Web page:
The science, technology, engineering, and mathematics (STEM) workforce is at the core of the space industry—from the mathematicians and astronomers who analyze space to the engineers who design and build the launch vehicles that get us there. This workforce is enabled . . .
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Data on the European space workforce is collected annually via surveys by Eurospace, an association of the European space manufacturing industry. The survey focuses on design, development, and…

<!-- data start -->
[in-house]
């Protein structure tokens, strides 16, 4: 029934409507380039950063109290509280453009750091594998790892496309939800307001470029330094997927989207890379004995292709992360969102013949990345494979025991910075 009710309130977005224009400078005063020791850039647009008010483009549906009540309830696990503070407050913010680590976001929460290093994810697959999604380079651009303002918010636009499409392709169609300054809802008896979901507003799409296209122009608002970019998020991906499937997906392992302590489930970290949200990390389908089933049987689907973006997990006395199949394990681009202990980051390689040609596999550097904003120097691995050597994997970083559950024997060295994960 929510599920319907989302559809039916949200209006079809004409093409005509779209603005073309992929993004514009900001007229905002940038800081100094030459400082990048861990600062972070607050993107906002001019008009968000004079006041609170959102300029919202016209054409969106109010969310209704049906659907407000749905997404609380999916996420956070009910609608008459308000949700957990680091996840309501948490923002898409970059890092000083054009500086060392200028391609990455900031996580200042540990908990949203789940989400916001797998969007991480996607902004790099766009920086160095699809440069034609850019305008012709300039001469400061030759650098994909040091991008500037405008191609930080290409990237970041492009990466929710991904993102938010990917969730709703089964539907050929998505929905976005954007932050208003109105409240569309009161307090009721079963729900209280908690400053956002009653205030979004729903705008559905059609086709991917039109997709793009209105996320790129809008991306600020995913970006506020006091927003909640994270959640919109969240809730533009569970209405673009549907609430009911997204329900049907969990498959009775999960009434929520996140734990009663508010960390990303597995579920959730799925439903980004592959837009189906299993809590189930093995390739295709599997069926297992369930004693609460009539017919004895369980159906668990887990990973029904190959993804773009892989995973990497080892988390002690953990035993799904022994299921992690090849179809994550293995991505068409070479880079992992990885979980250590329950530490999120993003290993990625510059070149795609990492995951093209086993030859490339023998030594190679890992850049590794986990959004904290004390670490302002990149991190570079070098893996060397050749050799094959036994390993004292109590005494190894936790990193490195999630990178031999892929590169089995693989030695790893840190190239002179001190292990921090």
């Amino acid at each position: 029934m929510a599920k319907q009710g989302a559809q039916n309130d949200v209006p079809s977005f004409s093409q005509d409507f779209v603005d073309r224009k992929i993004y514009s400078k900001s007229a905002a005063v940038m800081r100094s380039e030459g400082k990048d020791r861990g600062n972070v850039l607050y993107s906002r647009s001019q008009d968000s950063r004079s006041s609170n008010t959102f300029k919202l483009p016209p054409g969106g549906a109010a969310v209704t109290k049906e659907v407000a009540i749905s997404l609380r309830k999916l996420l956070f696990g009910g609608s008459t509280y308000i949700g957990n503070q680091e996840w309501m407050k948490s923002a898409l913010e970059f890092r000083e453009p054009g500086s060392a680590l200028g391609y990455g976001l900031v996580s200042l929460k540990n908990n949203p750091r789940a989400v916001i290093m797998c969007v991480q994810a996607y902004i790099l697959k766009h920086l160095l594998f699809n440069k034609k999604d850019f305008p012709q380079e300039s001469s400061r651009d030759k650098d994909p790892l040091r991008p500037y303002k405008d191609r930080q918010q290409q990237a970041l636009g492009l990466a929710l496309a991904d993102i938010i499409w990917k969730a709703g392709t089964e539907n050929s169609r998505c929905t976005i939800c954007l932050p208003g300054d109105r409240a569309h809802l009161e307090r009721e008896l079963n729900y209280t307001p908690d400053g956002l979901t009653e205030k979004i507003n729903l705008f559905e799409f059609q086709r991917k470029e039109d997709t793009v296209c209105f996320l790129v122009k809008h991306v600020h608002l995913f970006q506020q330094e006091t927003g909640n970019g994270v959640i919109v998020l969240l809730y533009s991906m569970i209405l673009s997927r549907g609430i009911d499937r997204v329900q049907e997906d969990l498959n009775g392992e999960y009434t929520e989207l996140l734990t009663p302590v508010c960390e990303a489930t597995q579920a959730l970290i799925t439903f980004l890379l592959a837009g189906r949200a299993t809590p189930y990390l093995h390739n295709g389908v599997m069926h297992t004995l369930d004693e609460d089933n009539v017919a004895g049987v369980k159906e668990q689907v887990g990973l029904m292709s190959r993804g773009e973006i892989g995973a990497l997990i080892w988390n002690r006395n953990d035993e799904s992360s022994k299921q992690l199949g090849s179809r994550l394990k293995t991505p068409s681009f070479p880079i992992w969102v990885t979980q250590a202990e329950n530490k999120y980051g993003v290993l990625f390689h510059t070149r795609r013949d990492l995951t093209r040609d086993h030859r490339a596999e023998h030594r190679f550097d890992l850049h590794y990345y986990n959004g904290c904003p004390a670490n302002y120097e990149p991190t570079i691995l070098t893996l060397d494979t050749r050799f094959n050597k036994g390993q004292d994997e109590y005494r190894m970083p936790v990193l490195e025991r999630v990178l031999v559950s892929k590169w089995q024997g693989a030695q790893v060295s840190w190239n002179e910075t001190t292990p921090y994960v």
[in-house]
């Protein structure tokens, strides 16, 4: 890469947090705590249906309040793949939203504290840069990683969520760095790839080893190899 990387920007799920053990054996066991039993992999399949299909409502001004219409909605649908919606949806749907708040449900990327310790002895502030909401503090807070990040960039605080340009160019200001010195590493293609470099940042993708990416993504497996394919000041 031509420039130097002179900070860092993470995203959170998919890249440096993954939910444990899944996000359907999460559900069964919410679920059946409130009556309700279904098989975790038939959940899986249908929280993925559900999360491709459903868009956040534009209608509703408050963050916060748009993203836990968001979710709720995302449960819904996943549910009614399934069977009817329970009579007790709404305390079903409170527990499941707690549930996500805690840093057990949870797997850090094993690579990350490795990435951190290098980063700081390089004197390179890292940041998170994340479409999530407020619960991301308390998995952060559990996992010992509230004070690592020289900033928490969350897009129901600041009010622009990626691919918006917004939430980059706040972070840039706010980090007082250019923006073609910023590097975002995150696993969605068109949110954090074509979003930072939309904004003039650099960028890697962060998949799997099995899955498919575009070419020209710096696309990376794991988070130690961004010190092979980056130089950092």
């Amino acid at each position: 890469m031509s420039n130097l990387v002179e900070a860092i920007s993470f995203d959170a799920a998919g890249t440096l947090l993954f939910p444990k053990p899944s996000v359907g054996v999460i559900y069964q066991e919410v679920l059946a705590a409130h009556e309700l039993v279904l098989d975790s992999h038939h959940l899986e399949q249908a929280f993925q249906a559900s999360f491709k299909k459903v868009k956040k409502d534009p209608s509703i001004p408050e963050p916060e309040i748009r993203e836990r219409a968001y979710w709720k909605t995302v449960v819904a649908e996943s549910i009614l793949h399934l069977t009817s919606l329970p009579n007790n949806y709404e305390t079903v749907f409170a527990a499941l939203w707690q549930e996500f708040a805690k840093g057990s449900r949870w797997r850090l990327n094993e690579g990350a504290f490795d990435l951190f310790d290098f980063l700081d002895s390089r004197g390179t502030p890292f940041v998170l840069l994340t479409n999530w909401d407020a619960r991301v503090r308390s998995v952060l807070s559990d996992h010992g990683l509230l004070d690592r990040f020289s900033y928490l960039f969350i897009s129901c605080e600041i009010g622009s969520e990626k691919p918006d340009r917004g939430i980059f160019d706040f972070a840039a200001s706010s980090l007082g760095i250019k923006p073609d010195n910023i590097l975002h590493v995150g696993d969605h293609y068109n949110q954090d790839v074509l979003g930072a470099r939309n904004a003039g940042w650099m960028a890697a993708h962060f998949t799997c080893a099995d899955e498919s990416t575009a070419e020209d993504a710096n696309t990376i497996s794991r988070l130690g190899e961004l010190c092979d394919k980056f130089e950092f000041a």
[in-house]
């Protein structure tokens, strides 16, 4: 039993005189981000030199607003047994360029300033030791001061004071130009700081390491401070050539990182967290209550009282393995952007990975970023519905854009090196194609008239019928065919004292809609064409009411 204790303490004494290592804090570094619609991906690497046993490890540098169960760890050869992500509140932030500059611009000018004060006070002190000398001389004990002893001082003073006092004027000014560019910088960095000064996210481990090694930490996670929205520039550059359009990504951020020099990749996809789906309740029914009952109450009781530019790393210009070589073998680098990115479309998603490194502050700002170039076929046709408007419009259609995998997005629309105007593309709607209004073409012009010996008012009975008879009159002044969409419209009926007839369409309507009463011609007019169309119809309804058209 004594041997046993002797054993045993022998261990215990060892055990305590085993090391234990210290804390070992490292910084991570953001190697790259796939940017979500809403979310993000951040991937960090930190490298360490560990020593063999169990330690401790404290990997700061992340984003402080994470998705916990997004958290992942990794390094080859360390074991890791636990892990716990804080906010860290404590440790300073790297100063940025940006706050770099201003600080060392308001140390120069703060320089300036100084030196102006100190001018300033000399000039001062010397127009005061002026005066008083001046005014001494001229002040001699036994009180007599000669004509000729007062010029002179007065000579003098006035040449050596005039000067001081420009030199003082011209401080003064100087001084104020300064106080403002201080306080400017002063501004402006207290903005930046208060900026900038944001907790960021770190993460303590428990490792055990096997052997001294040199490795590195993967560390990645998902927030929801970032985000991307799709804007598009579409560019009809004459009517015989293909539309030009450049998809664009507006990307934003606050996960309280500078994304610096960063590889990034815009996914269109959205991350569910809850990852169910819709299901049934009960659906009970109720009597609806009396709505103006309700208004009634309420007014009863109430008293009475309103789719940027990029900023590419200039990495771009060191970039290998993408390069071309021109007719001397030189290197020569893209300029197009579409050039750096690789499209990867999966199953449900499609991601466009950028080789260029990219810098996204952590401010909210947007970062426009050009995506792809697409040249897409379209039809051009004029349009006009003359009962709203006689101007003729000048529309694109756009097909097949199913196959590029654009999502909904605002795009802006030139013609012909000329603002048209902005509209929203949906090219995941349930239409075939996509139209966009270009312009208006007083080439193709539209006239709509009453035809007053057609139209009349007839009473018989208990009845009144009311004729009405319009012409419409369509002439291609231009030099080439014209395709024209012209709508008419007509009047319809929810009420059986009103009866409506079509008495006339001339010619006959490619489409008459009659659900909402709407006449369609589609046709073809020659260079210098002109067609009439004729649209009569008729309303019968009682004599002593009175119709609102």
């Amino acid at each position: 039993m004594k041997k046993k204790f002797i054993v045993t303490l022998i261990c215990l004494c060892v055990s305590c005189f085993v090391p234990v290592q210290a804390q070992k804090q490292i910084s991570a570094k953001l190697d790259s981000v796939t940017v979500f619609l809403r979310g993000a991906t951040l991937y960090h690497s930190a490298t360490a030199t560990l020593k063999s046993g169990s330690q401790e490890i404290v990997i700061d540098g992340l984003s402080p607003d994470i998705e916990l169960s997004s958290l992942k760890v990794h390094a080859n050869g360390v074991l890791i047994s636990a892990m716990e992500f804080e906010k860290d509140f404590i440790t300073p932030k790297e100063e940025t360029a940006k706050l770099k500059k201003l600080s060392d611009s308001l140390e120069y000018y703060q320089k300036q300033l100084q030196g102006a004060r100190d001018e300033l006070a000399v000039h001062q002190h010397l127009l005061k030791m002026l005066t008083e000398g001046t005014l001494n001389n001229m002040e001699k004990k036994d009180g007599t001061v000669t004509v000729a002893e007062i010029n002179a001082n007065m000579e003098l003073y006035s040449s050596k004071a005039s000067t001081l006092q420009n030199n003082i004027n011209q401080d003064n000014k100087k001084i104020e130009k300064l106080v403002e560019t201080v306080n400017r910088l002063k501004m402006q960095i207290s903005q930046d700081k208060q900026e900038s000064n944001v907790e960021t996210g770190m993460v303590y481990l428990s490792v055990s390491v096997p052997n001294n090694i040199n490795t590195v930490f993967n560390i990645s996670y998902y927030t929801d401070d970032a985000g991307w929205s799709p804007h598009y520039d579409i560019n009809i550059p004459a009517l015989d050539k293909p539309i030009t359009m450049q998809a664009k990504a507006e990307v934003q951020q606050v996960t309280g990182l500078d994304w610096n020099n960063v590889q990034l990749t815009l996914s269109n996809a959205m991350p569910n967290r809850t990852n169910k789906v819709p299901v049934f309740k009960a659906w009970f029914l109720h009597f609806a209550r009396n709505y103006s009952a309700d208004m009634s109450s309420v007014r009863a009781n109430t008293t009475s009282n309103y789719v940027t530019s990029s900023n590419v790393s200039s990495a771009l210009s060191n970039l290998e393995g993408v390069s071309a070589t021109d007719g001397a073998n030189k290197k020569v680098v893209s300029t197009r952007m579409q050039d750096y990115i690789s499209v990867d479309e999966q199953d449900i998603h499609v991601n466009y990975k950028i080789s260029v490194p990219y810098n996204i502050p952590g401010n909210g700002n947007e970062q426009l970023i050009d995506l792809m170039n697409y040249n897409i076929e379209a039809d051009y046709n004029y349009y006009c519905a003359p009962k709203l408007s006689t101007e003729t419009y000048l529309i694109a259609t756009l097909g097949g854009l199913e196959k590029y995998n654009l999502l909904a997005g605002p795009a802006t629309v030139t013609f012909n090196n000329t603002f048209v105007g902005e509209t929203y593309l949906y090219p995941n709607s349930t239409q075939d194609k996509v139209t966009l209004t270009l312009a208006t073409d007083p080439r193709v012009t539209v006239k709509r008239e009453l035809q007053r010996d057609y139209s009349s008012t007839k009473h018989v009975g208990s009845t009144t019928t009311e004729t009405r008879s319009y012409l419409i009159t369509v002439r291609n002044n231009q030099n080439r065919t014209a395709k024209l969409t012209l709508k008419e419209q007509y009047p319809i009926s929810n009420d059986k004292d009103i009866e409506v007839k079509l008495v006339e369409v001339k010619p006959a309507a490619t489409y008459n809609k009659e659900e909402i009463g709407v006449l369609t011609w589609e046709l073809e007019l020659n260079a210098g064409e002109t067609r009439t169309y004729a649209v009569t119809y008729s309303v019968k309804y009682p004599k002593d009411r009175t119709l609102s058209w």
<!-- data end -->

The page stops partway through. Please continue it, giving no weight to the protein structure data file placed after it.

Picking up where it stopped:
By 2008, European space employment reached ## full-time equivalent (FTE) employees, which remains ##% lower than the near-historic high in 2001, when employment totaled approximately ## jobs with ##% annual growth. Space employment fell each year from 2002 to 2005, including a ##% decrease in 2005 when space employment fell to ## FTE employees. Beginning in 2006, growth resumed, with ##% employment growth in 2008.